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SICB 2017: Social Hierarchy Influences Green Anole Behavior

Sunday, January 8, 2017 14:34
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Sukalia Miller with her poster at SICB.

Sukalia Miller with her poster at SICB.

This post was written by Miguel Angel Webber, an undergraduate in Michele Johnson’s lab at Trinity University.

An animal’s position in a social hierarchy can influence many aspects of its behavior. In the green anole (Anolis carolinensis), a growing body of literature indicates that dominant males behave differently than subordinate males, and that these behavioral differences may be present even prior to the establishment of a dominance hierarchy. Sukalia Miller, a recent undergraduate in Walt Wilczynski’s lab at Georgia State University, designed an experiment to determine whether subordinate and dominant males differed in their rates of courtship, aggression, and exploratory behavior.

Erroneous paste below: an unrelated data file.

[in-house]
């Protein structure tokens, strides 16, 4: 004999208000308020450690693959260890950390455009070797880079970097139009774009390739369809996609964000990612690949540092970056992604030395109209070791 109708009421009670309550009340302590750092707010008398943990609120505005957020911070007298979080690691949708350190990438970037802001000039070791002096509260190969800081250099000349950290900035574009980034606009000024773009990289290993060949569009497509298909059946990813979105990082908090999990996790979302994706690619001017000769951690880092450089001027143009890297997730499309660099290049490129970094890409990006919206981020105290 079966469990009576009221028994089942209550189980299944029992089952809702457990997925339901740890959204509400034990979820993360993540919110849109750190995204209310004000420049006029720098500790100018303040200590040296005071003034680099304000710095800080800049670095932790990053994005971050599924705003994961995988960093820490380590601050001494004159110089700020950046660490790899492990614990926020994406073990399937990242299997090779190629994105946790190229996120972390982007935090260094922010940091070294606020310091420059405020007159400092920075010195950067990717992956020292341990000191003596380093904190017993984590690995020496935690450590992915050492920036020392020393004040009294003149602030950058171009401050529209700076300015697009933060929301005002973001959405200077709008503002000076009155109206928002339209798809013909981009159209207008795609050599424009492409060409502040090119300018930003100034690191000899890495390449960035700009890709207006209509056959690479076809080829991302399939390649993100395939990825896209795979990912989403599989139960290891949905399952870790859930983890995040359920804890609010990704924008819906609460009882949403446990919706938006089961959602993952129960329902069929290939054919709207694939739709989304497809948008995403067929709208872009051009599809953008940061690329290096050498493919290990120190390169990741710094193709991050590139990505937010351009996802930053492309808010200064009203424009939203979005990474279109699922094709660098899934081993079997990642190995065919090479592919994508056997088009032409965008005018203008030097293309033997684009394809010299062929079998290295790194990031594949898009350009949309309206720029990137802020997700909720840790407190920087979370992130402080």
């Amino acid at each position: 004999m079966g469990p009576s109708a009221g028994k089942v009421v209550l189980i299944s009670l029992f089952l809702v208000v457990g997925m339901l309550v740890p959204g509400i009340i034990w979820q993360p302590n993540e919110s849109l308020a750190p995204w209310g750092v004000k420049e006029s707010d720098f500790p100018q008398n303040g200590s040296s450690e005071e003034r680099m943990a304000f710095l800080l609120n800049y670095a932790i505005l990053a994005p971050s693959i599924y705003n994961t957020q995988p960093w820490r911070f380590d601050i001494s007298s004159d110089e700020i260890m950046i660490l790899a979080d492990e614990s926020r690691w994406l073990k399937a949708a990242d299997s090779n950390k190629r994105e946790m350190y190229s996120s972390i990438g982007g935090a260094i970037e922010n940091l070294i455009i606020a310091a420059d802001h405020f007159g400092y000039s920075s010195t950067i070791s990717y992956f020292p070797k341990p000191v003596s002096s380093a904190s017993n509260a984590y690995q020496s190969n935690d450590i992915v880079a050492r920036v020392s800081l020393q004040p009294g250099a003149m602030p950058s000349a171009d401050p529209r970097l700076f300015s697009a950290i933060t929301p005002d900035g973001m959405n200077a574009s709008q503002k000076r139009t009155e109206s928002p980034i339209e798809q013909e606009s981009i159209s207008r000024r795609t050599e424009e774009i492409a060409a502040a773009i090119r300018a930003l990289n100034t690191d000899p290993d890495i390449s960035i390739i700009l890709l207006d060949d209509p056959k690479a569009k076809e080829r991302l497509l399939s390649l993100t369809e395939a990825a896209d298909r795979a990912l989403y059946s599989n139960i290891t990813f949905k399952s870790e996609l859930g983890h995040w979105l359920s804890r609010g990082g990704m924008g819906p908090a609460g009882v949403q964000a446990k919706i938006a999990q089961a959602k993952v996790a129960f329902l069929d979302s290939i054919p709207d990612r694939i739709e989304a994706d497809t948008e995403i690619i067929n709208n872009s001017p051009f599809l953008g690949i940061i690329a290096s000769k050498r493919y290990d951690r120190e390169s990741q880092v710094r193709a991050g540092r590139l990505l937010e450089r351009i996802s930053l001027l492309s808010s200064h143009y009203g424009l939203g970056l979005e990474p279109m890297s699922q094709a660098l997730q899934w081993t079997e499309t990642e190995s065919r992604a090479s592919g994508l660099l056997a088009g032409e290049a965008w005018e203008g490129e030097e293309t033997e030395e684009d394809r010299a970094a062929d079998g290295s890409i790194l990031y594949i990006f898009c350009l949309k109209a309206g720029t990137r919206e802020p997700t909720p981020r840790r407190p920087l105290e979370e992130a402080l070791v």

After taking baseline measures of behavior, size-matched green anoles were paired and allowed to establish dominance relationships over the course of six days. Following this pairing, each lizard was then tested again to determine post-pairing measures of behavior. Miller found that subordinate males did not differ from dominant males in their rates of aggression (as simulated in a mirror test) or courtship (tested by placing a female in the habitat) prior to pairing, but that bouts of aggression and courtship practically disappeared in the subordinate group after pairing. Additionally, Miller found that there was a trend in the dominant lizards, such that individuals with higher rates of pre-pairing aggression had higher rates of aggression post-pairing. However, no such relationship was found between pre- and post-pairing rates of courtship in either the dominant or subordinate group, and no Miller observed no differences in exploratory behavior between either group of lizards.

These results suggest that the influence of social status on behavior may be limited to social behaviors in green anoles, and furthermore, that these behavioral differences may not be detectable prior to the establishment of a dominant-subordinate hierarchy.


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